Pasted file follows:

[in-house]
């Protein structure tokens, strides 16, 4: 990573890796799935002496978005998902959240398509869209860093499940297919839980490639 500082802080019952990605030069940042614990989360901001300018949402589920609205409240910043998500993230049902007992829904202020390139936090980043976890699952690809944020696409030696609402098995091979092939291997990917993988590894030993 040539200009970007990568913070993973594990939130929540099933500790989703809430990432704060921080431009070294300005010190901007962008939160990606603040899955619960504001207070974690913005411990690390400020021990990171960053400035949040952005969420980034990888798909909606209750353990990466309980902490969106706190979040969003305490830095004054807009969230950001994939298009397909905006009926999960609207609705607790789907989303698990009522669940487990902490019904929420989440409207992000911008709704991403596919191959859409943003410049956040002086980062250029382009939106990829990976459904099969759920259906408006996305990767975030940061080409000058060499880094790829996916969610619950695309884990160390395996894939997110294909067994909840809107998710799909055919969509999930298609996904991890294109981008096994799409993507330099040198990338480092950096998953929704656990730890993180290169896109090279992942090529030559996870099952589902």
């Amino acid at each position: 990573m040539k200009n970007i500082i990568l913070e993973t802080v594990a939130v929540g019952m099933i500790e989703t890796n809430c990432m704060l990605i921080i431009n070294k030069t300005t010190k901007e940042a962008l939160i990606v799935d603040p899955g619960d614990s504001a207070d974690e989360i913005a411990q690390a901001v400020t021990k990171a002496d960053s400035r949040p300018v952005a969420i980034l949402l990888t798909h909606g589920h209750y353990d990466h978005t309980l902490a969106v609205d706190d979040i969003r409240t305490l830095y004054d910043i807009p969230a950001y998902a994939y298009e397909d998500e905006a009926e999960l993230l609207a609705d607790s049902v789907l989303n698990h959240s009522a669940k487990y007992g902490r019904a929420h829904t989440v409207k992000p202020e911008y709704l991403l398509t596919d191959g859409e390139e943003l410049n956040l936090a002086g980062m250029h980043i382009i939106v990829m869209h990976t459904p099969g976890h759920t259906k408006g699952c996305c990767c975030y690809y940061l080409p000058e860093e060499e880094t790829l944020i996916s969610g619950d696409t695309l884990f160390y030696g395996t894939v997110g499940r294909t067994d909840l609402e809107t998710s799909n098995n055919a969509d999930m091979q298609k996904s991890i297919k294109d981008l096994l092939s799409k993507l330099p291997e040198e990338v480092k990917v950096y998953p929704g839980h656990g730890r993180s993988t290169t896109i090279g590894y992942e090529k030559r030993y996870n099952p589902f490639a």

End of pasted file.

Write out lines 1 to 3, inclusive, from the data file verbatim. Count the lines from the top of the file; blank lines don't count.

[in-house]
């Protein structure tokens, strides 16, 4: 990573890796799935002496978005998902959240398509869209860093499940297919839980490639 500082802080019952990605030069940042614990989360901001300018949402589920609205409240910043998500993230049902007992829904202020390139936090980043976890699952690809944020696409030696609402098995091979092939291997990917993988590894030993 040539200009970007990568913070993973594990939130929540099933500790989703809430990432704060921080431009070294300005010190901007962008939160990606603040899955619960504001207070974690913005411990690390400020021990990171960053400035949040952005969420980034990888798909909606209750353990990466309980902490969106706190979040969003305490830095004054807009969230950001994939298009397909905006009926999960609207609705607790789907989303698990009522669940487990902490019904929420989440409207992000911008709704991403596919191959859409943003410049956040002086980062250029382009939106990829990976459904099969759920259906408006996305990767975030940061080409000058060499880094790829996916969610619950695309884990160390395996894939997110294909067994909840809107998710799909055919969509999930298609996904991890294109981008096994799409993507330099040198990338480092950096998953929704656990730890993180290169896109090279992942090529030559996870099952589902």
């Amino acid at each position: 990573m040539k200009n970007i500082i990568l913070e993973t802080v594990a939130v929540g019952m099933i500790e989703t890796n809430c990432m704060l990605i921080i431009n070294k030069t300005t010190k901007e940042a962008l939160i990606v799935d603040p899955g619960d614990s504001a207070d974690e989360i913005a411990q690390a901001v400020t021990k990171a002496d960053s400035r949040p300018v952005a969420i980034l949402l990888t798909h909606g589920h209750y353990d990466h978005t309980l902490a969106v609205d706190d979040i969003r409240t305490l830095y004054d910043i807009p969230a950001y998902a994939y298009e397909d998500e905006a009926e999960l993230l609207a609705d607790s049902v789907l989303n698990h959240s009522a669940k487990y007992g902490r019904a929420h829904t989440v409207k992000p202020e911008y709704l991403l398509t596919d191959g859409e390139e943003l410049n956040l936090a002086g980062m250029h980043i382009i939106v990829m869209h990976t459904p099969g976890h759920t259906k408006g699952c996305c990767c975030y690809y940061l080409p000058e860093e060499e880094t790829l944020i996916s969610g619950d696409t695309l884990f160390y030696g395996t894939v997110g499940r294909t067994d909840l609402e809107t998710s799909n098995n055919a969509d999930m091979q298609k996904s991890i297919k294109d981008l096994l092939s799409k993507l330099p291997e040198e990338v480092k990917v950096y998953p929704g839980h656990g730890r993180s993988t290169t896109i090279g590894y992942e090529k030559r030993y996870n099952p589902f490639a």